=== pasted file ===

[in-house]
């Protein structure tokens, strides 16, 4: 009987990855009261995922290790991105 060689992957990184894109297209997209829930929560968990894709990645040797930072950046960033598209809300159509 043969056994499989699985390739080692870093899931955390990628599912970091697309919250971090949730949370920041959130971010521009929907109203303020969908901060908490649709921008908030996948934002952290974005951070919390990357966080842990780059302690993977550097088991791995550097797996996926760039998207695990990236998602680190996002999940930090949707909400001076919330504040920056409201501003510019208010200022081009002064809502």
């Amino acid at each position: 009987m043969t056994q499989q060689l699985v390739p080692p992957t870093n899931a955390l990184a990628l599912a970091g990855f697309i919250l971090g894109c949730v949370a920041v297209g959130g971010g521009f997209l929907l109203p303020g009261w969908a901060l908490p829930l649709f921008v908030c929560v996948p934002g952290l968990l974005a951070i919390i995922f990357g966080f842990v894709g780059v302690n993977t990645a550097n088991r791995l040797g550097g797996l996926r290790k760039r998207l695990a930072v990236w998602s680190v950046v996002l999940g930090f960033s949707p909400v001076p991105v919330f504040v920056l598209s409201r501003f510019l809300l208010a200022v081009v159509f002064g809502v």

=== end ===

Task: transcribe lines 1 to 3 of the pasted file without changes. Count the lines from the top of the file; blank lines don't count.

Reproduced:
[in-house]
């Protein structure tokens, strides 16, 4: 009987990855009261995922290790991105 060689992957990184894109297209997209829930929560968990894709990645040797930072950046960033598209809300159509 043969056994499989699985390739080692870093899931955390990628599912970091697309919250971090949730949370920041959130971010521009929907109203303020969908901060908490649709921008908030996948934002952290974005951070919390990357966080842990780059302690993977550097088991791995550097797996996926760039998207695990990236998602680190996002999940930090949707909400001076919330504040920056409201501003510019208010200022081009002064809502």
């Amino acid at each position: 009987m043969t056994q499989q060689l699985v390739p080692p992957t870093n899931a955390l990184a990628l599912a970091g990855f697309i919250l971090g894109c949730v949370a920041v297209g959130g971010g521009f997209l929907l109203p303020g009261w969908a901060l908490p829930l649709f921008v908030c929560v996948p934002g952290l968990l974005a951070i919390i995922f990357g966080f842990v894709g780059v302690n993977t990645a550097n088991r791995l040797g550097g797996l996926r290790k760039r998207l695990a930072v990236w998602s680190v950046v996002l999940g930090f960033s949707p909400v001076p991105v919330f504040v920056l598209s409201r501003f510019l809300l208010a200022v081009v159509f002064g809502v």